Editorial: Teach parents to teach their childrenPublished 10:36am Tuesday, August 7, 2012
Kindergarten for many children is around the corner. School starts next month in Minnesota and later this month in Iowa.
If you are a parent with a child going into kindergarten, or if you have a preschool-age child, there are certain skills your child needs to possess:
• Does your child know the alphabet? Can they identify letters by sight?
• Can your child recognize shapes such as squares, circles, triangles and rectangles?
• Does your child know numbers? Can they recognize numbers by sight?
• Can the child count to 10? Even 12? Perhaps 20?
• Has your child spent quality time with other children the same age? How about on a daily basis?
The reason we bring these matters up is that perhaps more than any other grade, the skill levels students exhibit coming into a school system ranges greatly.
Some students have had the advantages of parents who push their children to learn more and can afford preschool education or at least were eligible to enroll their children in a Head Start program.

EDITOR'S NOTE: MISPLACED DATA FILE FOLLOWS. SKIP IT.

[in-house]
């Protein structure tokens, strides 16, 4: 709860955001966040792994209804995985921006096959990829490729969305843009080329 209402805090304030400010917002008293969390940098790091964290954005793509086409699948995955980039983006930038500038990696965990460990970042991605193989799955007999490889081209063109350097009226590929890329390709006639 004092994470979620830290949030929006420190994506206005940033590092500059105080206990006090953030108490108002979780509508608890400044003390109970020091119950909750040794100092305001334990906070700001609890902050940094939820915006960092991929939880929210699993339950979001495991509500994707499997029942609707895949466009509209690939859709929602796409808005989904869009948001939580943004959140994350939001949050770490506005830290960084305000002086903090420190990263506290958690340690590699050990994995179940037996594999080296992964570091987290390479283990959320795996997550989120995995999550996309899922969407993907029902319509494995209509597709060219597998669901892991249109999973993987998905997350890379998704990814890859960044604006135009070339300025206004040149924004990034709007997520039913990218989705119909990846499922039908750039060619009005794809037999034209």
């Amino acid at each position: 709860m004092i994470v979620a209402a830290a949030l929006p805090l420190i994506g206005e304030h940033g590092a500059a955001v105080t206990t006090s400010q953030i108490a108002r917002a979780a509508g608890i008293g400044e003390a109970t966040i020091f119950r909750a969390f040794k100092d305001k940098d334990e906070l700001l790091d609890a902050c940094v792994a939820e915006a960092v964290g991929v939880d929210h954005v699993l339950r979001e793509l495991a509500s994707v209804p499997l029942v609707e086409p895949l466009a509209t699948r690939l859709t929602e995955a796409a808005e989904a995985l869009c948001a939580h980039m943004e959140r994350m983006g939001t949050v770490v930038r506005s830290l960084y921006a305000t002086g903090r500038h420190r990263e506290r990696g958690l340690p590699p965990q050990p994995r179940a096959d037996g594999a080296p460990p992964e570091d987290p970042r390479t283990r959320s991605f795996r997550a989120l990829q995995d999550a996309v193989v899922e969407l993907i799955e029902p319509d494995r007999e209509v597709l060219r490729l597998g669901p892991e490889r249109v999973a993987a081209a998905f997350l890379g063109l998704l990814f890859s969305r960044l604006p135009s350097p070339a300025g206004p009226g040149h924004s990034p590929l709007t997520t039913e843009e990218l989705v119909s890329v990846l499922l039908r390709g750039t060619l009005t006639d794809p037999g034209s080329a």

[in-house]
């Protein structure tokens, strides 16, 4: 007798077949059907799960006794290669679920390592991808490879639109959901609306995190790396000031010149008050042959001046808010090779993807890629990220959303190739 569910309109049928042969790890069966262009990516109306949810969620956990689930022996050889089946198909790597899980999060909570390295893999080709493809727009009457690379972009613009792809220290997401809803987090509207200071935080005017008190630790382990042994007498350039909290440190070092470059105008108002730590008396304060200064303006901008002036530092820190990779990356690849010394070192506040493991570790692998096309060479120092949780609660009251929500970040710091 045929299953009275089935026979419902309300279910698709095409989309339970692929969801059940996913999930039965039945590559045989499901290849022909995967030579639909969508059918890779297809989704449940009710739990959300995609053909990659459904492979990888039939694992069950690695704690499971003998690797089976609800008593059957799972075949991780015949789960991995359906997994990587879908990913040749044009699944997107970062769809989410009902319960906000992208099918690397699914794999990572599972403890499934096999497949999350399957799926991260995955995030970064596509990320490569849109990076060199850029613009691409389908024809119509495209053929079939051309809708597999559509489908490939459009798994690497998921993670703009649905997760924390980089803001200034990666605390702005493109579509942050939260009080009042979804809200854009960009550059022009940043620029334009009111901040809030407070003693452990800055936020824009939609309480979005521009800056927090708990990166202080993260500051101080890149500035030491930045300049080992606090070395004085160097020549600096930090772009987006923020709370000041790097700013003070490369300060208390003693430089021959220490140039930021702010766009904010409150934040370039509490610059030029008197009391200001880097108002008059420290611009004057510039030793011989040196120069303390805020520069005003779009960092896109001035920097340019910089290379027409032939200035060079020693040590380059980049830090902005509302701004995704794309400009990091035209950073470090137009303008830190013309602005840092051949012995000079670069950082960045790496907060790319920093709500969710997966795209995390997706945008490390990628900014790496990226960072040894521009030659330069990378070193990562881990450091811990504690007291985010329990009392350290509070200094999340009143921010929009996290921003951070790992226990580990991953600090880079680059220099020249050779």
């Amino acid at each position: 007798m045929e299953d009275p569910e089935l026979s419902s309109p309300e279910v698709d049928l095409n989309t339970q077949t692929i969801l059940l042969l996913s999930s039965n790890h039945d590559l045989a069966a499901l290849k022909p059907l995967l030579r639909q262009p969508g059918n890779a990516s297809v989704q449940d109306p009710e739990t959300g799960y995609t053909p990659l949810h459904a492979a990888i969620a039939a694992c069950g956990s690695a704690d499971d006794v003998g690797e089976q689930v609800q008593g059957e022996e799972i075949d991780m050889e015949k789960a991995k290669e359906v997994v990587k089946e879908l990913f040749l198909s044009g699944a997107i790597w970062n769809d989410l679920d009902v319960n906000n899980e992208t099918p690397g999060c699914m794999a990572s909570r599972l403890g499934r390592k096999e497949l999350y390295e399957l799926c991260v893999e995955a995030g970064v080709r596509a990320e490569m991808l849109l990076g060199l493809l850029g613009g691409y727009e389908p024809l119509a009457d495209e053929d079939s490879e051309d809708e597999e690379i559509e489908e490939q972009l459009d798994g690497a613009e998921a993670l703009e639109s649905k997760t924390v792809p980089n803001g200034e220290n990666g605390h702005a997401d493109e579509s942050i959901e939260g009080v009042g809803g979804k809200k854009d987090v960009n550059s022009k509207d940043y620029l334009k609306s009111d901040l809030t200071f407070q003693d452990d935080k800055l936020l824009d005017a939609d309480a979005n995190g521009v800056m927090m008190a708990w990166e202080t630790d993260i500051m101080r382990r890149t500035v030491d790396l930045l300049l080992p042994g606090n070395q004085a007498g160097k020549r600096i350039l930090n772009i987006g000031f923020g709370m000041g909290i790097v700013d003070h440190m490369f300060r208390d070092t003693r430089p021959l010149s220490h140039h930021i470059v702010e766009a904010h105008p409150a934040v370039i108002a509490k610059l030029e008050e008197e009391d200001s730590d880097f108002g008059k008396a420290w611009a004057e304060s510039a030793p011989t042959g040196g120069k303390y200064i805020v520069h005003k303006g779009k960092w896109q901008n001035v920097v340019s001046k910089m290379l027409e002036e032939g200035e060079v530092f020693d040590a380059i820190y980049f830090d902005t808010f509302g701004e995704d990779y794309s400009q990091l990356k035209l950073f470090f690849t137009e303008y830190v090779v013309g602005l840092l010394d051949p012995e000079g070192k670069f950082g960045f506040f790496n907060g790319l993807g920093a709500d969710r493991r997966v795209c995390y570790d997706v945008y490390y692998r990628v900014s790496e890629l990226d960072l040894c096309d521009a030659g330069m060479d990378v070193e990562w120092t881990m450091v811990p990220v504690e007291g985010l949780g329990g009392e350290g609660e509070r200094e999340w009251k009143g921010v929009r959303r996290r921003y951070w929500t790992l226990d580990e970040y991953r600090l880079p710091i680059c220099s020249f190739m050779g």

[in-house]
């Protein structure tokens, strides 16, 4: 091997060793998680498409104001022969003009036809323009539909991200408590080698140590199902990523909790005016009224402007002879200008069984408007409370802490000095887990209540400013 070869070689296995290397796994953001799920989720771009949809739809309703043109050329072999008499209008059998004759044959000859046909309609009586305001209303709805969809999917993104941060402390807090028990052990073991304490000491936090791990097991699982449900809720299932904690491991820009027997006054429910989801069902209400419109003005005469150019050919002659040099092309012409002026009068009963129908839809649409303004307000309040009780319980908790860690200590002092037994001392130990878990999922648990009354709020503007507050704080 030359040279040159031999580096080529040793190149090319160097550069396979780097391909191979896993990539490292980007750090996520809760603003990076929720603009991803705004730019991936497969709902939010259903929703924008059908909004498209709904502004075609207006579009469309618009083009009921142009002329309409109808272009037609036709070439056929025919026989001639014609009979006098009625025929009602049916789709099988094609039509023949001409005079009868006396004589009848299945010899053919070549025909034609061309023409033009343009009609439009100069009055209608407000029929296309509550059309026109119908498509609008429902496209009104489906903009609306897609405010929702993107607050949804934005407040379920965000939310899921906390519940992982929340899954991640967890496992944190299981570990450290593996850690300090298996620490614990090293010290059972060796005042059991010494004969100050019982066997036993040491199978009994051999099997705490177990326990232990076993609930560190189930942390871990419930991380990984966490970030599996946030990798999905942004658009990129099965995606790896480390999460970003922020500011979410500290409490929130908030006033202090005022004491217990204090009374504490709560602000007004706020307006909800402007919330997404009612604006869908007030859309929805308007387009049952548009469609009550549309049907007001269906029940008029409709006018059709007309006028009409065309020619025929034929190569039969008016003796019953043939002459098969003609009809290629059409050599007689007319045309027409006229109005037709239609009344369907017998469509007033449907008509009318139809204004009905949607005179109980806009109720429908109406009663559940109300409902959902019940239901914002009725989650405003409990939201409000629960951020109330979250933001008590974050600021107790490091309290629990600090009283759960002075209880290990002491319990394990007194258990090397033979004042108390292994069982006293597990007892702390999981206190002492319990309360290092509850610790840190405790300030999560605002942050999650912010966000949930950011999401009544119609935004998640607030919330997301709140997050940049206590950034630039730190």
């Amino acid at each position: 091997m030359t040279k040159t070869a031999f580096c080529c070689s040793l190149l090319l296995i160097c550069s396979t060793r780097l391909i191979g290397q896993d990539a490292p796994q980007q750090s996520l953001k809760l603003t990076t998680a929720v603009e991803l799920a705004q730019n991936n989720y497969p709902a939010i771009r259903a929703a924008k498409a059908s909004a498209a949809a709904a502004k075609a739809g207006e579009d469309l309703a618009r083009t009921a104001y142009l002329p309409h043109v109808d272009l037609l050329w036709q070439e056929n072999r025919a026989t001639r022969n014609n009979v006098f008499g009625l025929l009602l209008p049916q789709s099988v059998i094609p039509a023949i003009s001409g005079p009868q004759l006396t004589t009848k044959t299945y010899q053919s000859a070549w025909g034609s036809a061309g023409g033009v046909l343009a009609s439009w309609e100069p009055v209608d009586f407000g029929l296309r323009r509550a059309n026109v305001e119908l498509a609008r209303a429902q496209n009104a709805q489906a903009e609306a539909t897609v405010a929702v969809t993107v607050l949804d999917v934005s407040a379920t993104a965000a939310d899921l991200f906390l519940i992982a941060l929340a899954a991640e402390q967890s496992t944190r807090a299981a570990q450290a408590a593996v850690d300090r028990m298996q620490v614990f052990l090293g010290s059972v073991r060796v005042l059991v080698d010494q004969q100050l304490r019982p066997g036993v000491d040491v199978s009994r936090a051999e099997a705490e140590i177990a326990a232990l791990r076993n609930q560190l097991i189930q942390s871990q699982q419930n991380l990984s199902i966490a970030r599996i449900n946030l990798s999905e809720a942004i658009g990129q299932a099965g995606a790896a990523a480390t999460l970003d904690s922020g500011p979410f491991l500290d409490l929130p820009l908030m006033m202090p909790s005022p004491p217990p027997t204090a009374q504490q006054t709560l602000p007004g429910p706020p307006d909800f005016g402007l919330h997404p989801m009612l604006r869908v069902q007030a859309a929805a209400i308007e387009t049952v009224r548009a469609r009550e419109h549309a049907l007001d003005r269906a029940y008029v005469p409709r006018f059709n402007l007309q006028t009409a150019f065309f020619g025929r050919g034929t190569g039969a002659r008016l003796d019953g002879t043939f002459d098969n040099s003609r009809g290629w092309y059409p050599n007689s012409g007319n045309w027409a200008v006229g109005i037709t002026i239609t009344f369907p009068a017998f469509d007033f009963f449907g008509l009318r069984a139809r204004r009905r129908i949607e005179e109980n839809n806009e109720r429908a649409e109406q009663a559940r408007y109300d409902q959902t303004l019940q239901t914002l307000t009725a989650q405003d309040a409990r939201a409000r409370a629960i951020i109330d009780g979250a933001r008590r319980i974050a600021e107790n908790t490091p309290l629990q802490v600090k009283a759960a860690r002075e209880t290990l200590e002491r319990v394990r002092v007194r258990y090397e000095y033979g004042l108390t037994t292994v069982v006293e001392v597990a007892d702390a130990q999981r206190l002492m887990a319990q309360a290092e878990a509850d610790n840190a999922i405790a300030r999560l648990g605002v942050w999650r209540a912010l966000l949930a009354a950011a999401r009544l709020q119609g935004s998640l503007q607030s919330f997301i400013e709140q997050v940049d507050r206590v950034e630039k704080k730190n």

However, some parents keep their kids at home, do little to educate them at an early age and don’t give them enough social time with children their age. They end up coming to kindergarten A. behind the other kids in basic knowledge and B. behind the other kids in social skills.
To many grown-ups, such differences might seem trivial. Adults often reflect on what they knew as children and when they learned the alphabet. But what school was like then is not what it is like now.
The fact is, the children lagging behind the others are more than likely to stay that way. In other words, some of the most important years in education are the ones before children even enter the school district.
And because of this, it behooves the community — not just the school district — to come up with efforts to teach parents just how important it is to teach their children well early on.
We look forward to efforts to get something moving in Albert Lea on educating parents about the importance of teaching young children and getting them socially prepared — not just for kindergarten, but for life.